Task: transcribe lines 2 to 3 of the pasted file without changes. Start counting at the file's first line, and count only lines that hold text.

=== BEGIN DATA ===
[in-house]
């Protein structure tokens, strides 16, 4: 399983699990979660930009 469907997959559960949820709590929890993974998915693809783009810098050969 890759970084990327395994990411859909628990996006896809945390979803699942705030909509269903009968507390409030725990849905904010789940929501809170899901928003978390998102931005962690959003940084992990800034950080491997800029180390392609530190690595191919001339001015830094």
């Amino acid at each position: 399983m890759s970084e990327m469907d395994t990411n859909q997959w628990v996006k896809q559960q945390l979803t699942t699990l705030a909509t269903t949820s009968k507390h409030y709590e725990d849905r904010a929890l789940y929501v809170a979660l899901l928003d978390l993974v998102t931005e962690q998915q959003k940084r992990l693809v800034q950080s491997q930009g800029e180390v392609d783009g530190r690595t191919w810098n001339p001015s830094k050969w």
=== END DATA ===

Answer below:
């Protein structure tokens, strides 16, 4: 399983699990979660930009 469907997959559960949820709590929890993974998915693809783009810098050969 890759970084990327395994990411859909628990996006896809945390979803699942705030909509269903009968507390409030725990849905904010789940929501809170899901928003978390998102931005962690959003940084992990800034950080491997800029180390392609530190690595191919001339001015830094």
């Amino acid at each position: 399983m890759s970084e990327m469907d395994t990411n859909q997959w628990v996006k896809q559960q945390l979803t699942t699990l705030a909509t269903t949820s009968k507390h409030y709590e725990d849905r904010a929890l789940y929501v809170a979660l899901l928003d978390l993974v998102t931005e962690q998915q959003k940084r992990l693809v800034q950080s491997q930009g800029e180390v392609d783009g530190r690595t191919w810098n001339p001015s830094k050969w």